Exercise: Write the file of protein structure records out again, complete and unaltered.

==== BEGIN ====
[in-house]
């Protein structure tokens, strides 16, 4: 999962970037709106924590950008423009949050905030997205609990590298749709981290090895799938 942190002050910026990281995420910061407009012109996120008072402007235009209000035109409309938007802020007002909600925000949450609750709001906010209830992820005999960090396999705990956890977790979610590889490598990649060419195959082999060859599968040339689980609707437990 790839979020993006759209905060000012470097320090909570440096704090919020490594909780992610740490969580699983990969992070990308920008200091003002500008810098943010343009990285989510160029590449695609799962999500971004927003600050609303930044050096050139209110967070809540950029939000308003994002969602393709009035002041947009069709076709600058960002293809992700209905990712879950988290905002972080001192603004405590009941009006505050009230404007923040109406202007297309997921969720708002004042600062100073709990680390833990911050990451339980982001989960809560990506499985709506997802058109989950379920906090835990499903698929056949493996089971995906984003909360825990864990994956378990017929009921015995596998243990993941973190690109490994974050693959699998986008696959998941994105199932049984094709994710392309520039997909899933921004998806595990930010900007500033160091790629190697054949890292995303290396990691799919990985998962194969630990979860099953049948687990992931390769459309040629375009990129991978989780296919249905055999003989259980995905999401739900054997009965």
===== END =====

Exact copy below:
[in-house]
């Protein structure tokens, strides 16, 4: 999962970037709106924590950008423009949050905030997205609990590298749709981290090895799938 942190002050910026990281995420910061407009012109996120008072402007235009209000035109409309938007802020007002909600925000949450609750709001906010209830992820005999960090396999705990956890977790979610590889490598990649060419195959082999060859599968040339689980609707437990 790839979020993006759209905060000012470097320090909570440096704090919020490594909780992610740490969580699983990969992070990308920008200091003002500008810098943010343009990285989510160029590449695609799962999500971004927003600050609303930044050096050139209110967070809540950029939000308003994002969602393709009035002041947009069709076709600058960002293809992700209905990712879950988290905002972080001192603004405590009941009006505050009230404007923040109406202007297309997921969720708002004042600062100073709990680390833990911050990451339980982001989960809560990506499985709506997802058109989950379920906090835990499903698929056949493996089971995906984003909360825990864990994956378990017929009921015995596998243990993941973190690109490994974050693959699998986008696959998941994105199932049984094709994710392309520039997909899933921004998806595990930010900007500033160091790629190697054949890292995303290396990691799919990985998962194969630990979860099953049948687990992931390769459309040629375009990129991978989780296919249905055999003989259980995905999401739900054997009965």